A shift in how U.S. regulators view cryptocurrencies may be underway following a number of recent announcements by financial agencies.
One agency is the Commodity Futures Trading Commission (CFTC), which recently unveiled plans for the regulation of cryptocurrencies by 2024, a move that experts say may help bolster institutional adoption of digital assets.
The CFTC’s new strategic plan highlights regulators’ need to address the risks and opportunities arising from what they call “21st century commodities.” The CFTC’s goal is to “develop a holistic framework to promote responsible innovation in digital assets,” signalling that regulators are looking beyond traditional commodity classes and considering how blockchain is transforming financial products.
“The CFTC’s goal is to foster innovation and improve regulation for market participants,” said Malcolm Wright, Chief Compliance Officer at Diginex, a Hong Kong-based fintech firm. ”With growing interest in crypto derivatives, we believe the proactive move by the CFTC will ultimately help with further institutional take-up of this burgeoning asset class and provide investors with the protection against poor quality providers.”
The CFTC’s plan, which is split into five parts, aims to strengthen the “resilience and integrity” of the U.S. derivatives markets, regulate the derivatives markets, encourage innovation, crack down on rule-breakers and improve the agency’s effectiveness.
“This is a bipartisan, consensus plan that can stand the test of time,” said CFTC Chairman Heath P. Tarbert on the plan’s announcement. “I am proud of the hard work that went into developing the plan and the unanimous support it ultimately received. It will guide the last of the CFTC’s unfinished business to completion and better position the agency to tackle the unwritten future.”
The CFTC classifies cryptocurrencies such as bitcoin and ether as commodities, and the agency has previously issued designated contract market licenses to exchanges that offer futures on those commodities. ErisX, backed by TD Ameritrade, was recently given a thumbs up by the CFTC to launch an Ethereum futures trading platform.
However, the CFTF’s classifying cryptocurrencies as commodities doesn’t necessarily mean the agency provides an oversight role. The CFTC oversees commodity derivatives, but generally has authority over underlying commodities only in certain limited circumstances.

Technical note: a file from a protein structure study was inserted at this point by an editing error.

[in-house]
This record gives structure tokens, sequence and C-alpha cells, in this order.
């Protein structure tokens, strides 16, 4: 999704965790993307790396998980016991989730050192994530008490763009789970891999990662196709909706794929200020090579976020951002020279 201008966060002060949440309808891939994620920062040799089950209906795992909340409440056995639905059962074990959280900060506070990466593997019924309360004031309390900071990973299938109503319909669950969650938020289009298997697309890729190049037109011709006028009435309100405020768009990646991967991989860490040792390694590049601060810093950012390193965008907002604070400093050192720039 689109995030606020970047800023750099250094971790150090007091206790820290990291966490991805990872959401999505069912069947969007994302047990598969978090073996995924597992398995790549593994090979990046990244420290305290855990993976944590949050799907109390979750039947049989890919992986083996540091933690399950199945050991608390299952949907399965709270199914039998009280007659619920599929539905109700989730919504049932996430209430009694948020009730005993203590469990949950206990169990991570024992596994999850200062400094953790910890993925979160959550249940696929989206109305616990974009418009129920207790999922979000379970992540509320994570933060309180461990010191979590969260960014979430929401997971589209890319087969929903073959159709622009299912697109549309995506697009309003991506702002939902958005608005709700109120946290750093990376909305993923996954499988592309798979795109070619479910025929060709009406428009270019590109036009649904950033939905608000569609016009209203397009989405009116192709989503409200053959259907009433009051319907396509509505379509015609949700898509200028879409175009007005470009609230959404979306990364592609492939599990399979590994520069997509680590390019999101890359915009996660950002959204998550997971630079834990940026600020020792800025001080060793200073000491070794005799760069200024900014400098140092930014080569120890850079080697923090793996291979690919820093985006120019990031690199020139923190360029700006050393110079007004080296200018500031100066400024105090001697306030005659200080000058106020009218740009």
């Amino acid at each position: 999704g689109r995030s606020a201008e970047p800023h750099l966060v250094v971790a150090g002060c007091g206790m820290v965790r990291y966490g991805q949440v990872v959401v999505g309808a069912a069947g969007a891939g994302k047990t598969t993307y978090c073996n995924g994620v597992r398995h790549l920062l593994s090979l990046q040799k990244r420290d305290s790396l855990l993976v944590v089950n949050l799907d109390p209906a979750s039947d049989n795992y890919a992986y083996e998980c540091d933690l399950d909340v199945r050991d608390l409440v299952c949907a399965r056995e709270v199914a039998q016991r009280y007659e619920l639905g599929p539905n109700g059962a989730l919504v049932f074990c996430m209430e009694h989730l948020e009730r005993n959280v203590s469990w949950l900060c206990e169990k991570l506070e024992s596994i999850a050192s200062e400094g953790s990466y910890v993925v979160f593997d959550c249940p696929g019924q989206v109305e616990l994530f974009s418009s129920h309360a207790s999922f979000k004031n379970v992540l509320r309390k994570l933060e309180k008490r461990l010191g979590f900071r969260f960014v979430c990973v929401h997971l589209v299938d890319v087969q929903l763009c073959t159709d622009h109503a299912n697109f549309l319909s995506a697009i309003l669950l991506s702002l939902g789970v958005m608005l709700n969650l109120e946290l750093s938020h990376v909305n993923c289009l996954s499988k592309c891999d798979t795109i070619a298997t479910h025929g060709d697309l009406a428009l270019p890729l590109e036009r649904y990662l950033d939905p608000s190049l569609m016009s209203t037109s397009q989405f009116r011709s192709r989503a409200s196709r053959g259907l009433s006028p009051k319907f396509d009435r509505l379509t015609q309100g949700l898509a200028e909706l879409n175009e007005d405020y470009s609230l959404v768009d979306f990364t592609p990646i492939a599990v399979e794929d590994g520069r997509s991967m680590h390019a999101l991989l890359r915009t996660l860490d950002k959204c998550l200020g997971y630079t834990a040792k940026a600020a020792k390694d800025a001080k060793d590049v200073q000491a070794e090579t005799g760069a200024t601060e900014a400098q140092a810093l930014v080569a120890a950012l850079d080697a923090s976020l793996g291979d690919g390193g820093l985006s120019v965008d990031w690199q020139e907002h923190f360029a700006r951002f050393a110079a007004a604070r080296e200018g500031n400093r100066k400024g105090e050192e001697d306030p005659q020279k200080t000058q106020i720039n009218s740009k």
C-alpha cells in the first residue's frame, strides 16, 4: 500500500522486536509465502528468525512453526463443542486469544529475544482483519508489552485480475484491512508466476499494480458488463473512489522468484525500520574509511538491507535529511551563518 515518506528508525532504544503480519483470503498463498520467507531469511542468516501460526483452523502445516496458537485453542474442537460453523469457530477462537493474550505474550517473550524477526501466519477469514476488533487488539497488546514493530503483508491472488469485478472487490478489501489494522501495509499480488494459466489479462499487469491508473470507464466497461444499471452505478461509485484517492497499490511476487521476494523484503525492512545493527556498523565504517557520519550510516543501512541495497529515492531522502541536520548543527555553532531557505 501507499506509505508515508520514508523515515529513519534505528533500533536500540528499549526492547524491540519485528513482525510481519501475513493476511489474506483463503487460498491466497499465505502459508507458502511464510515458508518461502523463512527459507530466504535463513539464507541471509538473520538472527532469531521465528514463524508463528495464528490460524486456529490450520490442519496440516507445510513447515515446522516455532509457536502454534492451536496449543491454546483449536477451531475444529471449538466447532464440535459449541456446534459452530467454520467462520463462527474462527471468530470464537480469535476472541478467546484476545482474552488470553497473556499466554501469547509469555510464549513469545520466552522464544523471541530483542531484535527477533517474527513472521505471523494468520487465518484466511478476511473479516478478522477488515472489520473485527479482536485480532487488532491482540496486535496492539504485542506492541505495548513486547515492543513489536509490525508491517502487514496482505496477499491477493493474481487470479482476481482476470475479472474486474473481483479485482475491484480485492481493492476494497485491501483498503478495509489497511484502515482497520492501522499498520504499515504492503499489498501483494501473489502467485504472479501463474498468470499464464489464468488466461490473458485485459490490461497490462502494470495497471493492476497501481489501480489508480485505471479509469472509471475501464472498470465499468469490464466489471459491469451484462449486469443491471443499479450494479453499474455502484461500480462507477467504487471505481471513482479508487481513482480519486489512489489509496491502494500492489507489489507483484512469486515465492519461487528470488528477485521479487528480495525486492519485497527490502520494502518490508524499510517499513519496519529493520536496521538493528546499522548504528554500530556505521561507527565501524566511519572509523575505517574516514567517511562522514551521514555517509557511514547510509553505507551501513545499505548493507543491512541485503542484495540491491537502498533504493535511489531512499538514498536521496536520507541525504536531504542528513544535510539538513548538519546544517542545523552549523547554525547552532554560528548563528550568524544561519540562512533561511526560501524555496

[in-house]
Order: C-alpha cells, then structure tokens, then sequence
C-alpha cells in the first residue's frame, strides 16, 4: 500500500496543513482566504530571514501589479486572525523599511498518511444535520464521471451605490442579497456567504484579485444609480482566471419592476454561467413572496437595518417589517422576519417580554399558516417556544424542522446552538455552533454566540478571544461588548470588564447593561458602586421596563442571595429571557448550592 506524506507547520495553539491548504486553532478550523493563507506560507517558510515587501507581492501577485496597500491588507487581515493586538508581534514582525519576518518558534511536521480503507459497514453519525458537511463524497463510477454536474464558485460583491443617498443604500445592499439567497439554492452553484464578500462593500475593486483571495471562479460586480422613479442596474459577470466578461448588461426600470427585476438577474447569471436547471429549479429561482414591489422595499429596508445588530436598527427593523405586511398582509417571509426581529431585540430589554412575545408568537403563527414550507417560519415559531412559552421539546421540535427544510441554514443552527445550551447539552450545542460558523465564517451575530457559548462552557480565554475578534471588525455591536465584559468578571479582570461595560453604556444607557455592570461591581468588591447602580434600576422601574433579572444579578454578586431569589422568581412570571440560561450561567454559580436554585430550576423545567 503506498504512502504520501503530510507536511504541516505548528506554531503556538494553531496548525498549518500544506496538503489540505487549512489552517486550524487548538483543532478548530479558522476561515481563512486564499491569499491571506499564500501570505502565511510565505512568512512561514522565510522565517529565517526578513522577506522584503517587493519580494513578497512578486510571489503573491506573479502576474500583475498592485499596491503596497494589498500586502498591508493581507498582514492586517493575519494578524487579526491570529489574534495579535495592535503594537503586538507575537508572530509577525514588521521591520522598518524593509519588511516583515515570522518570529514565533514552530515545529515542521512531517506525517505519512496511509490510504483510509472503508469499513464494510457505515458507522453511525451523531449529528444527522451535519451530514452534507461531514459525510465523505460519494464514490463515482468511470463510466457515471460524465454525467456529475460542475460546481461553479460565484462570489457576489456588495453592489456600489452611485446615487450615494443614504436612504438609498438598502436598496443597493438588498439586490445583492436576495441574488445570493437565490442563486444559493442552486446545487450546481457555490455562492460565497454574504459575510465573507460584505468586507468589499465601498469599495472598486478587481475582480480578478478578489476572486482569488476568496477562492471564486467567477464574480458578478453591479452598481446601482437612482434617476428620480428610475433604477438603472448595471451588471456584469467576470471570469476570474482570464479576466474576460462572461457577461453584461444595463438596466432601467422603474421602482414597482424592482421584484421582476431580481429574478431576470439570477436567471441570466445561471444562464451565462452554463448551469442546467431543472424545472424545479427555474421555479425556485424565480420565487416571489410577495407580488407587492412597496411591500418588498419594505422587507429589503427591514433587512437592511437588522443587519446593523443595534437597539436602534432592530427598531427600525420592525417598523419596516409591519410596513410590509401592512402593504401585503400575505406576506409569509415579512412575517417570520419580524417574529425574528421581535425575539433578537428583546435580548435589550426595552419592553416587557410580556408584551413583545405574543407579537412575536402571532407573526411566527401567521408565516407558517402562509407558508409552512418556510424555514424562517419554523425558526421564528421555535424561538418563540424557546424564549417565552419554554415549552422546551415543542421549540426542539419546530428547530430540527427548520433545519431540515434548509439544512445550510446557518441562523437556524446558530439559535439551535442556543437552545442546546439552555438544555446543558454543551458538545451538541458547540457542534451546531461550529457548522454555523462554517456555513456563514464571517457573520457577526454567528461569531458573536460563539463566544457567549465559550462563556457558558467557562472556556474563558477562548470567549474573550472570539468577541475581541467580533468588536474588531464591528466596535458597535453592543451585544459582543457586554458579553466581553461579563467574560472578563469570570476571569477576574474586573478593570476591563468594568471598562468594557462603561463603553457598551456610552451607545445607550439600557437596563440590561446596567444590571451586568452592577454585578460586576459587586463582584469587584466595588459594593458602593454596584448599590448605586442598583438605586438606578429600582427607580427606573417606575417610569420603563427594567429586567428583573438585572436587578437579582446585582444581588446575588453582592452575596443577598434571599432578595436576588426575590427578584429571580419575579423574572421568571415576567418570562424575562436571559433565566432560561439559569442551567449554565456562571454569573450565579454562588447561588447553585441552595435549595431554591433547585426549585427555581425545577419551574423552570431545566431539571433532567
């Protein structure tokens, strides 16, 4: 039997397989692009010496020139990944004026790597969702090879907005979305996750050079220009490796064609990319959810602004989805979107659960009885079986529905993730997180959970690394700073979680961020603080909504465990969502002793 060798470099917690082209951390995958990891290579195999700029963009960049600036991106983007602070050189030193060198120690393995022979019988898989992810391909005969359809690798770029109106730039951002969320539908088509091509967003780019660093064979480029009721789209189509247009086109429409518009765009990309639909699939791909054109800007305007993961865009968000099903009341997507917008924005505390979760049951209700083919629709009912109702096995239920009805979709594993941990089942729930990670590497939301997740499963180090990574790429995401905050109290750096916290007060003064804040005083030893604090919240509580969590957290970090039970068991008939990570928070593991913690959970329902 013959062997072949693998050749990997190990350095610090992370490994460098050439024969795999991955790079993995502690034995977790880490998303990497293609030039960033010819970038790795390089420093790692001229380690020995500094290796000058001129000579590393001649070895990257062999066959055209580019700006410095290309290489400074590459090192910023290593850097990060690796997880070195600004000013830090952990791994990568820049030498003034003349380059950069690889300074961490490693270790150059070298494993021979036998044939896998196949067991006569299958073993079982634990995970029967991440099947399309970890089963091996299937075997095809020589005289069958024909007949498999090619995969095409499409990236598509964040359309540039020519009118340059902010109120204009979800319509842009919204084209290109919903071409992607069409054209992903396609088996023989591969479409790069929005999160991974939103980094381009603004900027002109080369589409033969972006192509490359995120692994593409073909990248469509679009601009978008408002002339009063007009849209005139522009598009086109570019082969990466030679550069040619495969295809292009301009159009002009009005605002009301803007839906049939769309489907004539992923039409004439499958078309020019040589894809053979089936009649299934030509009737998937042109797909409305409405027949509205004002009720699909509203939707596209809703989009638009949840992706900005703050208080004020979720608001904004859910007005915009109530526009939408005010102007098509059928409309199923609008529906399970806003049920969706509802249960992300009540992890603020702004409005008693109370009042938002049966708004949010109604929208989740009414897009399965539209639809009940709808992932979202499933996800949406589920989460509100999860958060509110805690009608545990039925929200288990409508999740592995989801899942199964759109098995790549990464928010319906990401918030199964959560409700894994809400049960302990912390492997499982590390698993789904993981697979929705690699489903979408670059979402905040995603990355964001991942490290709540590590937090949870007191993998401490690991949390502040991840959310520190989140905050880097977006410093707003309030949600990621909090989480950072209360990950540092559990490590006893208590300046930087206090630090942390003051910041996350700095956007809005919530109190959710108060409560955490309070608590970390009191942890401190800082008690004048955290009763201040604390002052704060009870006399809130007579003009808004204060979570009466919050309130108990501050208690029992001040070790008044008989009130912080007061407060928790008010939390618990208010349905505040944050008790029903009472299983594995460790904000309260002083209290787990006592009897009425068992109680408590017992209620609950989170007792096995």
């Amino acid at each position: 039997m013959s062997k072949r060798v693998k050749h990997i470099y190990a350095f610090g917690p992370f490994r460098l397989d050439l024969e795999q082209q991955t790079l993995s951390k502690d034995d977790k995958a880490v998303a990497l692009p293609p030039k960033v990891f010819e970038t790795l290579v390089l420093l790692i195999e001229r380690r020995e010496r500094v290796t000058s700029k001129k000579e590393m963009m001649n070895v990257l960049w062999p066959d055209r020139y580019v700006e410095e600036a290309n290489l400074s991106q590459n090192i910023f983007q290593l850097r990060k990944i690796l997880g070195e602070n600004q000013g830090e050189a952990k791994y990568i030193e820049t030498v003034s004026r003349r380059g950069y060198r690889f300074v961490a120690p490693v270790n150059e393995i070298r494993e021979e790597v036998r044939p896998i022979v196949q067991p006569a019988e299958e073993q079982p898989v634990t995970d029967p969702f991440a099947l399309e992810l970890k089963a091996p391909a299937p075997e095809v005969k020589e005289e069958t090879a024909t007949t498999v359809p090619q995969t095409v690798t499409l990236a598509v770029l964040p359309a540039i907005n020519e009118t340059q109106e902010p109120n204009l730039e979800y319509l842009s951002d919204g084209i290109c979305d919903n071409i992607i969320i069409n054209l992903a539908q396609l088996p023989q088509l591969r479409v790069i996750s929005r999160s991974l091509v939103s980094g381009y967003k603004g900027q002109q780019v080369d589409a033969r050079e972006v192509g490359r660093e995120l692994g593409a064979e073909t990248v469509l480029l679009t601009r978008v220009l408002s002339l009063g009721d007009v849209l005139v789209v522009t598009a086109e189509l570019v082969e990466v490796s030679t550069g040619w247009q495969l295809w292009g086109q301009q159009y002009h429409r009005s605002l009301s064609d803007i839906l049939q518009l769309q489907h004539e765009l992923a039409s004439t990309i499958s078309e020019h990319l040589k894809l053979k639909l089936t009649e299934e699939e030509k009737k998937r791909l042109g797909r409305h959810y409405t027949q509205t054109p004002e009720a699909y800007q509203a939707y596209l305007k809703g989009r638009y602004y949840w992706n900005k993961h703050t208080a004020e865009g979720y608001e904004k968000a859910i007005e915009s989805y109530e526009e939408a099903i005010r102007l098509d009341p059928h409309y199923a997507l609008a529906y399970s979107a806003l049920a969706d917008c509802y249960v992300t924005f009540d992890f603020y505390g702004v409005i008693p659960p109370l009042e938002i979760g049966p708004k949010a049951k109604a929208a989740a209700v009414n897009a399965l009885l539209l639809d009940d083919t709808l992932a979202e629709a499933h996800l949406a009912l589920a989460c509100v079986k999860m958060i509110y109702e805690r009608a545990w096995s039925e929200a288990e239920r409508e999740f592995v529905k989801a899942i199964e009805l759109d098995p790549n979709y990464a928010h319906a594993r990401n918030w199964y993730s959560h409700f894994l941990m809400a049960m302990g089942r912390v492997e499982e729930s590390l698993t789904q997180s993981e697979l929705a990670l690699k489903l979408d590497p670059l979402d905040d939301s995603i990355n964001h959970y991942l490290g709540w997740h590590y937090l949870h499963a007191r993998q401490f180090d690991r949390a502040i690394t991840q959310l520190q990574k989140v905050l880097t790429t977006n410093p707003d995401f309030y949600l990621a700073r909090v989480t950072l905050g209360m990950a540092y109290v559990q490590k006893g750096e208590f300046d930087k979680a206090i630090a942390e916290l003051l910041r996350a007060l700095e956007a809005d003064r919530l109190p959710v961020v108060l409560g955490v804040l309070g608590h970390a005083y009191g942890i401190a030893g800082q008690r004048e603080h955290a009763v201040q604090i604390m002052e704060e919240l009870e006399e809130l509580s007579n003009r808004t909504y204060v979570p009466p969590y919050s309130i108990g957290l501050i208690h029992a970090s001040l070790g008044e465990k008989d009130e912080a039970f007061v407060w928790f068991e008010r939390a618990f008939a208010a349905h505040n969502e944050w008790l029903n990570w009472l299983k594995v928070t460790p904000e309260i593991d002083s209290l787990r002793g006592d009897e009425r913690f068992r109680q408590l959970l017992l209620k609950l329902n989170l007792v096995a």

“Counterintuitively, calling a cryptocurrency a commodity actually limits the CFTC’s oversight role,” Benjamin J. A. Sauter, partner at New York-based international law firm Kobre & Kim, told Forkast.News. “The line separating when the CFTC does and does not have authority over commodities is a common subject of dispute, both in discussions with the regulator and in court during enforcement litigation.”
A trend toward crypto regulation
Experts say that regulators still need to undergo further education on the differences between crypto and traditional derivatives, as well as why the risks should be addressed in different ways.
The Financial Action Task Force is a regulator that has begun outlining stringent AML and counter-terrorism financing measures through their travel rule. The rule specifies that virtual asset service providers, such as exchanges and wallet providers, collect the personal information of users transacting over $1,000.
Prior to the guideline, some crypto firms were not undertaking the appropriate customer due diligence measures, which potentially made their platforms open to criminal exploitation.
Another, the U.S. Office of the Comptroller of the Currency, recently announced that major banks could act as crypto custodians.
The Securities and Exchange Commission has been cracking down on crypto companies that violate securities laws. But SEC Commissioner Hester Peirce, in a recent interview with Forkast.News, said she believed that the agency should reevaluate its use of the Howey Test and whether it is being misapplied to digital assets like cryptocurrencies.
“Capital markets can transform people’s lives, and so allowing the financial system to reach more people means that we have to really revisit some regulatory features that are in place now,” Peirce said. “Crypto is an opportunity for us to be introspective and to say, hey, are we handling innovation right?”
See related article: SEC ‘Crypto Mom’ Hester Peirce: US will lose out in crypto innovations if regulations remain in limbo